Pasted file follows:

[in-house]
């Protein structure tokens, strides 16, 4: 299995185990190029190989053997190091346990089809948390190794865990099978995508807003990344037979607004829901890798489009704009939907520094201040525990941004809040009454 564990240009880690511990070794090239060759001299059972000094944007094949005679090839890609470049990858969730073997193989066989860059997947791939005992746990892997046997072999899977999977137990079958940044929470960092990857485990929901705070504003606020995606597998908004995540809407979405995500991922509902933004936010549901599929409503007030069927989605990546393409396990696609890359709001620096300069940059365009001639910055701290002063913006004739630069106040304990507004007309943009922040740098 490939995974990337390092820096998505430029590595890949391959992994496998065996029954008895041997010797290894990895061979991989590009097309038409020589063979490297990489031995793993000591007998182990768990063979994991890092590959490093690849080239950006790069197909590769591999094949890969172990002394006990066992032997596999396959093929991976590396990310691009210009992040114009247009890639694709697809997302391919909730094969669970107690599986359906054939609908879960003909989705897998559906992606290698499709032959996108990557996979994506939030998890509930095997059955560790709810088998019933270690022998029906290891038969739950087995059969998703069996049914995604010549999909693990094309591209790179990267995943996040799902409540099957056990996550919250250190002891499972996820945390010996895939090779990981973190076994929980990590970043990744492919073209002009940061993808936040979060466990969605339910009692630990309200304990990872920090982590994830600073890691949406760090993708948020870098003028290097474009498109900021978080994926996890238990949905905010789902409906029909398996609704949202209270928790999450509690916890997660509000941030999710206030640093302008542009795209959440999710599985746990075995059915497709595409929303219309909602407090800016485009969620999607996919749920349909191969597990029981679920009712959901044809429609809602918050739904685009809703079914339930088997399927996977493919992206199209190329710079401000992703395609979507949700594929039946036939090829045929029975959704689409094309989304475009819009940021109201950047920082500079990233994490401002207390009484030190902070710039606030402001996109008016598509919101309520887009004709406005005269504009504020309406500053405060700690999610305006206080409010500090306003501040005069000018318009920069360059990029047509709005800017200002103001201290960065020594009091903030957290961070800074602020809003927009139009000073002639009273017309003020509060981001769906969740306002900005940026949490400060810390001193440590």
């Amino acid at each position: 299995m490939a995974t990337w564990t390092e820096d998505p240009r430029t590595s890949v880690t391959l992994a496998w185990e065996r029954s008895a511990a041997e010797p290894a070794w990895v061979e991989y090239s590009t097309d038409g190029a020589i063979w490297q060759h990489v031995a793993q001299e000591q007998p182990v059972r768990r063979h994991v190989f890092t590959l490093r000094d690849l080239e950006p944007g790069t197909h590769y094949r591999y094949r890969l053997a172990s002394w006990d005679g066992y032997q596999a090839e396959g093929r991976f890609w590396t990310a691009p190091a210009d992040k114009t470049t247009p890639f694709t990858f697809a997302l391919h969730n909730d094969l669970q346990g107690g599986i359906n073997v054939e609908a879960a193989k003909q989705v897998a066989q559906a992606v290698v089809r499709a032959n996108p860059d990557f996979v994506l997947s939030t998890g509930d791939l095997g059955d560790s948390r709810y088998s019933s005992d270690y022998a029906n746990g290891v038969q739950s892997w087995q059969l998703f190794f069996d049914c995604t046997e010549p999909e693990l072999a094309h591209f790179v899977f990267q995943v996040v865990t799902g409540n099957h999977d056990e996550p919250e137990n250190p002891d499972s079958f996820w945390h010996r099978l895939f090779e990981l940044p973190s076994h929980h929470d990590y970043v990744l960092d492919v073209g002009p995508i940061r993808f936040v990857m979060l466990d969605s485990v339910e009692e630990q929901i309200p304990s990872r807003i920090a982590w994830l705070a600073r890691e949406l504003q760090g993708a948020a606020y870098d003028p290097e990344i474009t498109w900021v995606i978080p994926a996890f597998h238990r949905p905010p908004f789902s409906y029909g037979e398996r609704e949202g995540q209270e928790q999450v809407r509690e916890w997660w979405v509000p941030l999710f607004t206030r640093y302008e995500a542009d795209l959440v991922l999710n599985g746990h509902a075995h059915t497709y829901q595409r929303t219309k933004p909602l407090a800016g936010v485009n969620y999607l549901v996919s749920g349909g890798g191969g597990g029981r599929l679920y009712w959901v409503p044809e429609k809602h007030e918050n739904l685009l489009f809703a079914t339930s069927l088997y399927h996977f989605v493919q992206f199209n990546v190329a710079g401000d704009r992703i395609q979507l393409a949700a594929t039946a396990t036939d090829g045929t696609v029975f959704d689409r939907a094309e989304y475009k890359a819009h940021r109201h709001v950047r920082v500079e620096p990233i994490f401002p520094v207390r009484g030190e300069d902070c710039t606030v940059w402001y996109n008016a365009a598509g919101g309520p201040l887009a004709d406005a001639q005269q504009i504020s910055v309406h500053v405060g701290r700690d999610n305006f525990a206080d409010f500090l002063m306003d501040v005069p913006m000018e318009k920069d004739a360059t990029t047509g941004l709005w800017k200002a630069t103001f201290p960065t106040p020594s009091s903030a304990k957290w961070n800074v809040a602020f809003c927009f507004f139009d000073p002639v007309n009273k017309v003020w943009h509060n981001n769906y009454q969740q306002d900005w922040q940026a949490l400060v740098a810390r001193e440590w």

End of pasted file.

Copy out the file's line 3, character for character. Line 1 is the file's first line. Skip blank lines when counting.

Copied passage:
């Amino acid at each position: 299995m490939a995974t990337w564990t390092e820096d998505p240009r430029t590595s890949v880690t391959l992994a496998w185990e065996r029954s008895a511990a041997e010797p290894a070794w990895v061979e991989y090239s590009t097309d038409g190029a020589i063979w490297q060759h990489v031995a793993q001299e000591q007998p182990v059972r768990r063979h994991v190989f890092t590959l490093r000094d690849l080239e950006p944007g790069t197909h590769y094949r591999y094949r890969l053997a172990s002394w006990d005679g066992y032997q596999a090839e396959g093929r991976f890609w590396t990310a691009p190091a210009d992040k114009t470049t247009p890639f694709t990858f697809a997302l391919h969730n909730d094969l669970q346990g107690g599986i359906n073997v054939e609908a879960a193989k003909q989705v897998a066989q559906a992606v290698v089809r499709a032959n996108p860059d990557f996979v994506l997947s939030t998890g509930d791939l095997g059955d560790s948390r709810y088998s019933s005992d270690y022998a029906n746990g290891v038969q739950s892997w087995q059969l998703f190794f069996d049914c995604t046997e010549p999909e693990l072999a094309h591209f790179v899977f990267q995943v996040v865990t799902g409540n099957h999977d056990e996550p919250e137990n250190p002891d499972s079958f996820w945390h010996r099978l895939f090779e990981l940044p973190s076994h929980h929470d990590y970043v990744l960092d492919v073209g002009p995508i940061r993808f936040v990857m979060l466990d969605s485990v339910e009692e630990q929901i309200p304990s990872r807003i920090a982590w994830l705070a600073r890691e949406l504003q760090g993708a948020a606020y870098d003028p290097e990344i474009t498109w900021v995606i978080p994926a996890f597998h238990r949905p905010p908004f789902s409906y029909g037979e398996r609704e949202g995540q209270e928790q999450v809407r509690e916890w997660w979405v509000p941030l999710f607004t206030r640093y302008e995500a542009d795209l959440v991922l999710n599985g746990h509902a075995h059915t497709y829901q595409r929303t219309k933004p909602l407090a800016g936010v485009n969620y999607l549901v996919s749920g349909g890798g191969g597990g029981r599929l679920y009712w959901v409503p044809e429609k809602h007030e918050n739904l685009l489009f809703a079914t339930s069927l088997y399927h996977f989605v493919q992206f199209n990546v190329a710079g401000d704009r992703i395609q979507l393409a949700a594929t039946a396990t036939d090829g045929t696609v029975f959704d689409r939907a094309e989304y475009k890359a819009h940021r109201h709001v950047r920082v500079e620096p990233i994490f401002p520094v207390r009484g030190e300069d902070c710039t606030v940059w402001y996109n008016a365009a598509g919101g309520p201040l887009a004709d406005a001639q005269q504009i504020s910055v309406h500053v405060g701290r700690d999610n305006f525990a206080d409010f500090l002063m306003d501040v005069p913006m000018e318009k920069d004739a360059t990029t047509g941004l709005w800017k200002a630069t103001f201290p960065t106040p020594s009091s903030a304990k957290w961070n800074v809040a602020f809003c927009f507004f139009d000073p002639v007309n009273k017309v003020w943009h509060n981001n769906y009454q969740q306002d900005w922040q940026a949490l400060v740098a810390r001193e440590w």